Sufjan Stevens Opens Up About Abandoning the 50 States Project

"At some point, I realize how absurd and unhealthy and unsustainable it is, so I am fine moving on"
Sufjan Stevens Opens Up About Abandoning the 50 States Project
It's been approximately one million years since Sufjan Stevens started his 50 states project — delivering only two (or four, depending on who you ask) with 2003's Michigan and 2005's Illinois — and yet, the artist is still questioned about the status of the other 48 to this day.

Vulture writer and music critic Craig Jenkins bravely questioned Stevens about this very topic in a new, wide-ranging Q&A that also delves into his abandoned Christmas music project, Christianity in general, touring sustainability, Beyoncé and much more.

When probed about the 50 States in particular, and whether the project "demanded superhuman time and focus [he] didn't have to spare," the artist responded:

I feel like my whole music career has been an exercise in calling my own bluff. I go on all these excursions and I feel they're indulgent and slightly megalomaniacal in their approach. At some point, I realize how absurd and unhealthy and unsustainable it is, so I am fine moving on. I think it's the original impulse that generates the work and allows me to bear down in isolation and create as lavishly as I can, but at some point, you have to go.

Stevens also reflected on why he (sort of) ended his Christmas music project:

At some point, I think one has to confront one's absurd obsessions and sort of OCD behavioral pathologies. Unfortunately, my own pathologies are often an explanation for my work, and the motivation for my work. When I start to really become self-conscious about where this is coming from, I start to realize it's obsessive and unhealthy and then I have to force myself to put an end to it and move on. There's no better feeling than moving on to something else.

Stevens continued on the topic of Christmas:

Christmas, in general, is ultimately about mortality and the fact that we are all eventually going to die. The orthodoxy of the Christian story of the incarnation of God is that Jesus was created to be murdered. I think in celebrating that, we have to understand our own mortality. Obviously, it's all been appropriated, and it occurs during winter, the darkest season of the year, at least for the northern hemisphere, when we are forced to contemplate death because all of the natural world is dormant and dead. In spite of that, we drag a tree into our homes and dress it up and worship it because it gives us hope, so that we can celebrate the life that we have in spite of all of the indications of mortality surrounding us. I think that's what it's mostly about. In the moment we're avid consumers and just buying lots of crap and wrapping it up and giving it away to our friends and family. It seems disparate and counterintuitive, but that's just our way to say, "In spite of this evidence of death, we are celebrating life and materialism," you know? It's pretty weird.

Elsewhere in the interview, Stevens reflected on his influences, which range from Nina Simone to Prince, and paid tribute to both Beyoncé (and her year-end-list-worthy 2022 album RENAISSANCE) and the late Coolio ("may perpetual light shine upon [him]").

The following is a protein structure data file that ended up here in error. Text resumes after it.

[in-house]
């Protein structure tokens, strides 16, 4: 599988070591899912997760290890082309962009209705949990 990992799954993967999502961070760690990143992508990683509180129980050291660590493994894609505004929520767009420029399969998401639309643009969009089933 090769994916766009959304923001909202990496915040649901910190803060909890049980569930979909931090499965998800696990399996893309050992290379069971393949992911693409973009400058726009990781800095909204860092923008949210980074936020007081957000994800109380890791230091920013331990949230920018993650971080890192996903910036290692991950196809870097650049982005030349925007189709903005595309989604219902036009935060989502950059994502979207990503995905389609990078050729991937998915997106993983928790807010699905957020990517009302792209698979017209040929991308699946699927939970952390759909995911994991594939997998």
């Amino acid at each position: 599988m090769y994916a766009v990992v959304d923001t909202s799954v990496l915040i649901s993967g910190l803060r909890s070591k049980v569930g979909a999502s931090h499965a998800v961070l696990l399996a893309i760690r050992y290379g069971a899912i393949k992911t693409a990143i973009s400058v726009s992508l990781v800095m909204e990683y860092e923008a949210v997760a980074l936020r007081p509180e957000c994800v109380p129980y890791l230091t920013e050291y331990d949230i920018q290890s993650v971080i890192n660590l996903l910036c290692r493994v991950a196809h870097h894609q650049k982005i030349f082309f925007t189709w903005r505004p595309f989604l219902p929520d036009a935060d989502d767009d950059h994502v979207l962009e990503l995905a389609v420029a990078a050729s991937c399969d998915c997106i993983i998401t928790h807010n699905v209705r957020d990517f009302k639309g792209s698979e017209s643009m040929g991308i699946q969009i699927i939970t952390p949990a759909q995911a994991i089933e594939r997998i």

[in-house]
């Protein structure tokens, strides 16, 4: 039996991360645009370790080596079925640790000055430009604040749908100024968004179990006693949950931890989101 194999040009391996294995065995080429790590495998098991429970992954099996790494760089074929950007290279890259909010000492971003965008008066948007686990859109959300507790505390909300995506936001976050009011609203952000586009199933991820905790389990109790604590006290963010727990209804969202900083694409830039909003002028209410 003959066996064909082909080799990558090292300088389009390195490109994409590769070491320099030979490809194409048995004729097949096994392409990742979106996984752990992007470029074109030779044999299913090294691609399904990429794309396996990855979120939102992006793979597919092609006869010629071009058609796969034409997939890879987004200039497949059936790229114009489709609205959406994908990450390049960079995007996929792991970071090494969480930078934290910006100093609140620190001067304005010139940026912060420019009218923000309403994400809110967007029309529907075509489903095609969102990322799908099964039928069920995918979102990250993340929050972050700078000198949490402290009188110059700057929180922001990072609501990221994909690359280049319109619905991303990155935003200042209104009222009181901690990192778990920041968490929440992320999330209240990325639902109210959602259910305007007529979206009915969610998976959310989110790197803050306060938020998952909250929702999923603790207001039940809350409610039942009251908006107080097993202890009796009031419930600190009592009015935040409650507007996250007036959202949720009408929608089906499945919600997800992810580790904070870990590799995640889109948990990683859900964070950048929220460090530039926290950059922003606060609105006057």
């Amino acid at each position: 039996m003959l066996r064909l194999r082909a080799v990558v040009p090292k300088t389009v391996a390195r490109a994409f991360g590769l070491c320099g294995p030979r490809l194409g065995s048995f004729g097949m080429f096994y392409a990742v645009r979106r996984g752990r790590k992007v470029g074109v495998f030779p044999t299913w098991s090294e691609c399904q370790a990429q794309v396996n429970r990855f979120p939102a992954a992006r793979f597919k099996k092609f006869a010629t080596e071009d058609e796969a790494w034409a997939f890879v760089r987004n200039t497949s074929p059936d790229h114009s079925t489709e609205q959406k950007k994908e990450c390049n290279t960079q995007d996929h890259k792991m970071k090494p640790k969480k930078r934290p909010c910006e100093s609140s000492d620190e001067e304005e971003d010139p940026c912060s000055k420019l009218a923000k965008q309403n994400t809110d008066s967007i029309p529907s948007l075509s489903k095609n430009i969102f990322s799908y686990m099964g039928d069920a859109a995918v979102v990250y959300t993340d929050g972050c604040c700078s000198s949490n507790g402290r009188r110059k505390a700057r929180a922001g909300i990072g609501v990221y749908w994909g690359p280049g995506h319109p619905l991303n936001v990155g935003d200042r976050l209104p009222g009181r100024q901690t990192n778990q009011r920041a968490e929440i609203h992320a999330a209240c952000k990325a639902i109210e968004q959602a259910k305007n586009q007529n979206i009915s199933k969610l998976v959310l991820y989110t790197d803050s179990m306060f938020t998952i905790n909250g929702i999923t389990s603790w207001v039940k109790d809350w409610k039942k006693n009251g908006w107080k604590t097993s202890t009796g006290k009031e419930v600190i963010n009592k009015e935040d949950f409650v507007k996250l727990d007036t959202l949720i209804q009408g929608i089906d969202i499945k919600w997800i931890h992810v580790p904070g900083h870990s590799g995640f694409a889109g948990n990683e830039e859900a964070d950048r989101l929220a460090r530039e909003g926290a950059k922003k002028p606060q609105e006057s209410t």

In further considering Mrs. Knowles-Carter, Stevens — in a roundabout way — compared the rigours of touring to the former Destiny's Child member's notoriously high-production concerts, but not before weighing in on the touring sustainability discourse.

He explained:

It's a huge expense. It requires a lot of money, time, resources, and energy. It isn't necessarily healthy or sustainable. When you tour on a bus, you're basically sleeping in a coffin. Then you get up in the morning and you're in some strange location and you have to find your bearings, figure out where you are, and then read the script for the day and they set up the stage and then you rehearse for two hours and then you have to stay in shape somehow so you can fit your uniform and you play for two hours and you're exhausted and you have Papa John's hoagies backstage and bus calls at 2 a.m. It's really, really unglamorous. That's part of the job. Whenever I've done it, I've always been 100 percent invested in that part of it and I love it, because it's sort of a somewhat military lifestyle.

"And the time away allows you to come back refreshed?" Jenkins asked, to which Stevens responded:

Yeah, but I also am not preternaturally designed as a performer. I don't really get as much out of performing as I think most of my peers do. There's something visceral and tactile and emotional that they get out of the live performance. For some reason, I'm not made that way. I don't find it exciting by default to be onstage in front of people. I find it awkward and weird and abnormal. I have to really put a lot of energy and effort into making it exciting and visceral for me.

A lot of it is investing in the show business aspect and putting on these materials and costumes and effects and video and media to remind ourselves that we're here to entertain the audience. You also have to master the performance and technicality of the music, which is hard enough on its own when you add all these other dimensions to it. There's a really great sense of teamwork and camaraderie when you have a large group of creative people coming together. That's really exciting, so you have visuals and lights and sound and choreography. At some point, I realize nothing I do is ever going to come anywhere close to Beyoncé, so why am I even trying?


Read the full interview here.